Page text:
On Predictions and Definitions (After the Fact)

Twice recently I’ve seen minor characters on both sides of the political spectrum claim that they foresaw/predicted some recent event with “eerie precision”, on topics where their predictions had actually appeared (to me at least) only loosely connected to what actually happened.

While I was annoyed by these people, I was more annoyed by the fans of theirs who rushed to agree that it was clear that they had amazing foresight in making their calls. While obviously some of that is just in-group defensiveness, some of them really seem to believe that this person had done something amazing. While none of those fans are people who read my blog, I figured I’d blow off some steam by reminding everyone of two things:

  1. Redefining words makes improbably results quite common. In the John Ionnaidis paper “Why Most Published Research Findings Are False”, one of his 6 corollaries for published research is “Corollary 4: The greater the flexibility in designs, definitions, outcomes, and analytical modes in a scientific field, the less likely the research findings are to be true.” This is true in research, and more true in political pontificating/predictions. Allowing yourself any latitude at all in redefining words will give you nearly unlimited predictive power after the fact. This is not a “minor quibble”, that’s literally the whole trick.
  2. Making lots of predictions has no consequences for a pundits career. Making predictions as a pundit is like playing roulette with the house’s money. You can’t actually lose. In “The Signal and the Noise” (a book which I once owned and have now lost to lending), Nate Silver reviews how often some pundits known for their “amazing predictions” actually make predictions. Answer: a lot. Most of them are wrong. However, the career of the pundit takes almost no hit for those wrong answers, yet skyrockets every time they are right. Thus they have no motivation to stop making crazy predictions, as they lose nothing for a wrong one and gain everything for a right one. When I read TSATN initially, I made this matrix to illustrate:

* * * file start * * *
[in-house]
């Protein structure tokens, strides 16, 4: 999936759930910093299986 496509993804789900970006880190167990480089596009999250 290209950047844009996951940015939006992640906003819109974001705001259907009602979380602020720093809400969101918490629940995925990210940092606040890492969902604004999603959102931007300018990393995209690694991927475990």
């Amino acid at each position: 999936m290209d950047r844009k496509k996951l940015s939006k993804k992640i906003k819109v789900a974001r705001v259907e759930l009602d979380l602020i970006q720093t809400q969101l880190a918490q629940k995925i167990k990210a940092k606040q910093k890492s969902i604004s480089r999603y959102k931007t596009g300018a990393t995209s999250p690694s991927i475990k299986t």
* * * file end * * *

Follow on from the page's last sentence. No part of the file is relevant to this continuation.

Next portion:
So yes, next time you see someone make an “amazing prediction”, take a deep breath and ask yourself how much redefining is going on and how many predictions they had to throw out to get to that one that hit. Well, probably not you specifically dear reader, you’re probably fine. This is almost certainly one of those “if you’re thinking about it enough to read this post, you’re probably not the problem” things. Regardless, thanks for letting me get that off my chest.

3 thoughts on “On Predictions and Definitions (After the Fact)

  1. I have a copy of Silver’s book. Is it yours?

    Loose definitions can also allow you to interpret the past in any way you like. I am currently in an online discussion with a woman who is claiming the ubiquity of transgenderism in most societies, ever. The trouble is, everything seems to count: eunuchs, deities with male and female attributes, sexual servant classes of powerful men, mystics who embrace asexuality.


  2. Yeah, that wouldn’t be mine, then.

    Years ago, when Tracy and I studied up on cults, we learned that one of the main ways they operate is by re-defining traditional Christian terms. Once they’ve set that down, you can go anywhere.


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